In an attempt to save the sinking ship that is his current government, UK Prime Minister Gordon Brown has extensively shuffled his cabinet. As part of this the science (formerly the Department for Innovation, Universities and Skills [DIUS]) has been merged with business (formerly the Department for Business, Enterprise and Regulatory Reform [DBERR]) to form the Department for Business Innovation and Skills (DBIS). Paul Drayson will remain Minister of Science, but--in another twist--he'll now also be moonlighting as Minister of Defence Procurement (a position he has held previously).
Unfortunately, from what I've seen of Drayson previously, both shifts seem to fit very well with his interest in science largely as an applied endeavor. These are worrying developments for a variety of reasons. This gives science a decreased prominence in the current government, both by being combined with another department and now sharing its minister with an only tangentially related area. And, philosophically at least, so closely tying science and defense to one another sends an unsettling message.
Interestingly, though, when some of these concerns were raised recently on Twitter, Drayson responded, leading to a back-and-forth conversation that spanned about an hour from what I can tell. Some of the participants--PD Smith, Sofia Collins, and Andrew Maynard--have published pretty detailed accounts on their blogs. This is an interesting development, and it's certainly admirable of Drayson to engage in such open conversation, which is a positive step for democracy in general. Still, nothing he wrote seriously convinces me that either of these moves is a positive step for science, and I'm still pretty confident in my original reading of him--that he's generally fairly out of touch with basic science. Still, at the end of the conversation, he did agree to write an op-ed for Times Higher Education, so I'll stay tuned for that.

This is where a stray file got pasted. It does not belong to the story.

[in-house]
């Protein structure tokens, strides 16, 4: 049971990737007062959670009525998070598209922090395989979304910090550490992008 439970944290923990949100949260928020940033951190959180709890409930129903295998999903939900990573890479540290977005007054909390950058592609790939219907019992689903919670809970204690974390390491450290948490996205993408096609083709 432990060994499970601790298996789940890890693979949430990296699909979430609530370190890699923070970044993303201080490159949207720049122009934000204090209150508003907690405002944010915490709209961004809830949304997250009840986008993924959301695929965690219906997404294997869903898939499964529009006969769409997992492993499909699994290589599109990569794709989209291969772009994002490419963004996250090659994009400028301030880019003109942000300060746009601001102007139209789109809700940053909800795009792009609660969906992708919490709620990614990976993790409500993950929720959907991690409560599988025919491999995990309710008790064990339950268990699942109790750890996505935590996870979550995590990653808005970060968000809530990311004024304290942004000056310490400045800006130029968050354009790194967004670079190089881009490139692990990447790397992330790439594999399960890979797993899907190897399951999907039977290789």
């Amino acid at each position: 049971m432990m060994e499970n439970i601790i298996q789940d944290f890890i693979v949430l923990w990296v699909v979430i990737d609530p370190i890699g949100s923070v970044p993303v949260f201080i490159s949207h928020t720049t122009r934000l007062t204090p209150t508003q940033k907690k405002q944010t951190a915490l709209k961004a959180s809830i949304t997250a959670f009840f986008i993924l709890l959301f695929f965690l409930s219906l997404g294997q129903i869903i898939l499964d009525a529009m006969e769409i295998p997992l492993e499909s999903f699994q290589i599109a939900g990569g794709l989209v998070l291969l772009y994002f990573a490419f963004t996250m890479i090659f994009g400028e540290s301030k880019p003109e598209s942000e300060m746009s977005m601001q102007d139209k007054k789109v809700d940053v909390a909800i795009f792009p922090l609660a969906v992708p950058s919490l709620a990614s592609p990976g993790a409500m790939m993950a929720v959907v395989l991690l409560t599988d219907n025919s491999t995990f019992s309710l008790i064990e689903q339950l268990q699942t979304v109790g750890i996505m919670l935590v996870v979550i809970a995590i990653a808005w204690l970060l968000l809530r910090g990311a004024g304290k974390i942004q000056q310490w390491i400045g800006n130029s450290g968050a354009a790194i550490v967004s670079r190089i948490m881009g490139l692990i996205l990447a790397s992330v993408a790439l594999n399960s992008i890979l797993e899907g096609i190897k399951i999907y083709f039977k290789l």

All of the political/policy issues aside, though, this conversation does illustrate the potential that a service like Twitter has to catalyze an interesting and important conversation that otherwise wouldn't take place. It's for its capacity as a new conduit of information and discussion that I set up a Twitter account not too long ago, and despite some initial skepticism, I've been pleasantly surprised by how well it has delivered.
Hat tip to Bora of A Blog Around the Clock
Oh. Em. Gee. I think it might be time for me to get a Twitter account.
I still don't understand it, but I think using it might help.
The focus on applied research is also worrying because there are some problems that applied science cannot solve: those problems where we don't we don't understand enough.
A prime example was the "War on Cancer", declared in the US in 1961. Needless to say it hasn't been won yet. And, there is no way it could have been won with our pitiful 1961 understanding of biology. Trying to cure cancer when your intellectual tools didn't include gene sequencing is like trying to go to the moon without understanding rockets.
In a case like that, you simply waste money (many billions of dollars in the War on Cancer) and accomplish little. Until someone comes up with the critical ideas. It is easy to see -- in retrospect -- that if we had spent a few of those billions on basic research we might well have been further along.
Similarly, without rockets, you can try all you want with balloons, flocks of geese and giant cannons, and you won't get people to the moon. (Well, possibly the cannon might get them there in a squished state.) One could devote the entire world GDP towards training geese, but no matter how much you spend on this kind of applied research, no solution would appear.
Unless, of course, someone got the right idea, either by happenstance or because they were doing some under-the-table basic research.
People like to think that focussing research onto our current problems makes it efficient, but that's not necessarily true.